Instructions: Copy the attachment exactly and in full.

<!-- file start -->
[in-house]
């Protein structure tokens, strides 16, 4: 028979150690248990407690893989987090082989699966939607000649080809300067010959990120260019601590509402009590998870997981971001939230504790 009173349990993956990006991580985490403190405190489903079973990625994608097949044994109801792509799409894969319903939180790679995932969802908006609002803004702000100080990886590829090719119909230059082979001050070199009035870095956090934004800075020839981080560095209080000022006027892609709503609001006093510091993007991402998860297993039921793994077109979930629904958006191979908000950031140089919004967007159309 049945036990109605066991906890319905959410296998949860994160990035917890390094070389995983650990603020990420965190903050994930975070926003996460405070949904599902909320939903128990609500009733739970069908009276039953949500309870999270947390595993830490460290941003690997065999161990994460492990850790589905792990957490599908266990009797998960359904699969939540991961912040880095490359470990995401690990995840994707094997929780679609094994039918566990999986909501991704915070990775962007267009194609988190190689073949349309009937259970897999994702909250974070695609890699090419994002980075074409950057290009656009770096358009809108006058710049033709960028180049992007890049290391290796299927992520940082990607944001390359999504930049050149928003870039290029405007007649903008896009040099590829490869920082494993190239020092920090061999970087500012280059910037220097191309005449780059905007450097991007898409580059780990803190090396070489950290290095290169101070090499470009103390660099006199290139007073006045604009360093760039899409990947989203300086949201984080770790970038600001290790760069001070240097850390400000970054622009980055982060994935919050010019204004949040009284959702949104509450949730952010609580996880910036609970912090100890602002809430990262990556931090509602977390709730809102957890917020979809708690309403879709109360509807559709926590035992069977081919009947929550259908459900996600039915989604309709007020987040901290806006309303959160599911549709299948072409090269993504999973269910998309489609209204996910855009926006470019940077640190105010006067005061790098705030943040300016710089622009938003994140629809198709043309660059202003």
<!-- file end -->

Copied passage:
[in-house]
């Protein structure tokens, strides 16, 4: 028979150690248990407690893989987090082989699966939607000649080809300067010959990120260019601590509402009590998870997981971001939230504790 009173349990993956990006991580985490403190405190489903079973990625994608097949044994109801792509799409894969319903939180790679995932969802908006609002803004702000100080990886590829090719119909230059082979001050070199009035870095956090934004800075020839981080560095209080000022006027892609709503609001006093510091993007991402998860297993039921793994077109979930629904958006191979908000950031140089919004967007159309 049945036990109605066991906890319905959410296998949860994160990035917890390094070389995983650990603020990420965190903050994930975070926003996460405070949904599902909320939903128990609500009733739970069908009276039953949500309870999270947390595993830490460290941003690997065999161990994460492990850790589905792990957490599908266990009797998960359904699969939540991961912040880095490359470990995401690990995840994707094997929780679609094994039918566990999986909501991704915070990775962007267009194609988190190689073949349309009937259970897999994702909250974070695609890699090419994002980075074409950057290009656009770096358009809108006058710049033709960028180049992007890049290391290796299927992520940082990607944001390359999504930049050149928003870039290029405007007649903008896009040099590829490869920082494993190239020092920090061999970087500012280059910037220097191309005449780059905007450097991007898409580059780990803190090396070489950290290095290169101070090499470009103390660099006199290139007073006045604009360093760039899409990947989203300086949201984080770790970038600001290790760069001070240097850390400000970054622009980055982060994935919050010019204004949040009284959702949104509450949730952010609580996880910036609970912090100890602002809430990262990556931090509602977390709730809102957890917020979809708690309403879709109360509807559709926590035992069977081919009947929550259908459900996600039915989604309709007020987040901290806006309303959160599911549709299948072409090269993504999973269910998309489609209204996910855009926006470019940077640190105010006067005061790098705030943040300016710089622009938003994140629809198709043309660059202003």